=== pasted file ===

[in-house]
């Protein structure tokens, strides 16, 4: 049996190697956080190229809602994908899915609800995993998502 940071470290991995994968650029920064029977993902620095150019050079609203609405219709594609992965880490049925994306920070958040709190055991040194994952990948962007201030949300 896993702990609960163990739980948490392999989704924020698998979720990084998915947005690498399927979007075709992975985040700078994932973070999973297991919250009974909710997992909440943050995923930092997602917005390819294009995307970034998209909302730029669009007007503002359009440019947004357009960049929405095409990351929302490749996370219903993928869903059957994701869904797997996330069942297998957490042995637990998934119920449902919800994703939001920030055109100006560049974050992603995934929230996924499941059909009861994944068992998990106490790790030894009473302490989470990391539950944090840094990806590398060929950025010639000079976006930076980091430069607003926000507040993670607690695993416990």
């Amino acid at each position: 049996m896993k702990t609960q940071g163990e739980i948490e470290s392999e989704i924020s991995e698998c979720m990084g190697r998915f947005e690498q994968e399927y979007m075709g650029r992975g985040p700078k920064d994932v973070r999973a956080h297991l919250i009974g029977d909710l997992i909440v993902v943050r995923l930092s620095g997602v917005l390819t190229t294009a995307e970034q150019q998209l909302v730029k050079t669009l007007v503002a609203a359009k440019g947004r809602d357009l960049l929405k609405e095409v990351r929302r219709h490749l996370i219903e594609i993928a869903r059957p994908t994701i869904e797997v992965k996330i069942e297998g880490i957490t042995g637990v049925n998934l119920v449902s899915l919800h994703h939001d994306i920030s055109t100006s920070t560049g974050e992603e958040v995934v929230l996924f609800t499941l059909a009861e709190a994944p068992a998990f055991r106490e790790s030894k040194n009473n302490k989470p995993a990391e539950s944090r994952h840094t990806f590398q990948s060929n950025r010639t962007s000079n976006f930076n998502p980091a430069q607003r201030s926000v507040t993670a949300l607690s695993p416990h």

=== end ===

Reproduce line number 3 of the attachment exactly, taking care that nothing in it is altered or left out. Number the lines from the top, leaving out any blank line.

């Amino acid at each position: 049996m896993k702990t609960q940071g163990e739980i948490e470290s392999e989704i924020s991995e698998c979720m990084g190697r998915f947005e690498q994968e399927y979007m075709g650029r992975g985040p700078k920064d994932v973070r999973a956080h297991l919250i009974g029977d909710l997992i909440v993902v943050r995923l930092s620095g997602v917005l390819t190229t294009a995307e970034q150019q998209l909302v730029k050079t669009l007007v503002a609203a359009k440019g947004r809602d357009l960049l929405k609405e095409v990351r929302r219709h490749l996370i219903e594609i993928a869903r059957p994908t994701i869904e797997v992965k996330i069942e297998g880490i957490t042995g637990v049925n998934l119920v449902s899915l919800h994703h939001d994306i920030s055109t100006s920070t560049g974050e992603e958040v995934v929230l996924f609800t499941l059909a009861e709190a994944p068992a998990f055991r106490e790790s030894k040194n009473n302490k989470p995993a990391e539950s944090r994952h840094t990806f590398q990948s060929n950025r010639t962007s000079n976006f930076n998502p980091a430069q607003r201030s926000v507040t993670a949300l607690s695993p416990h």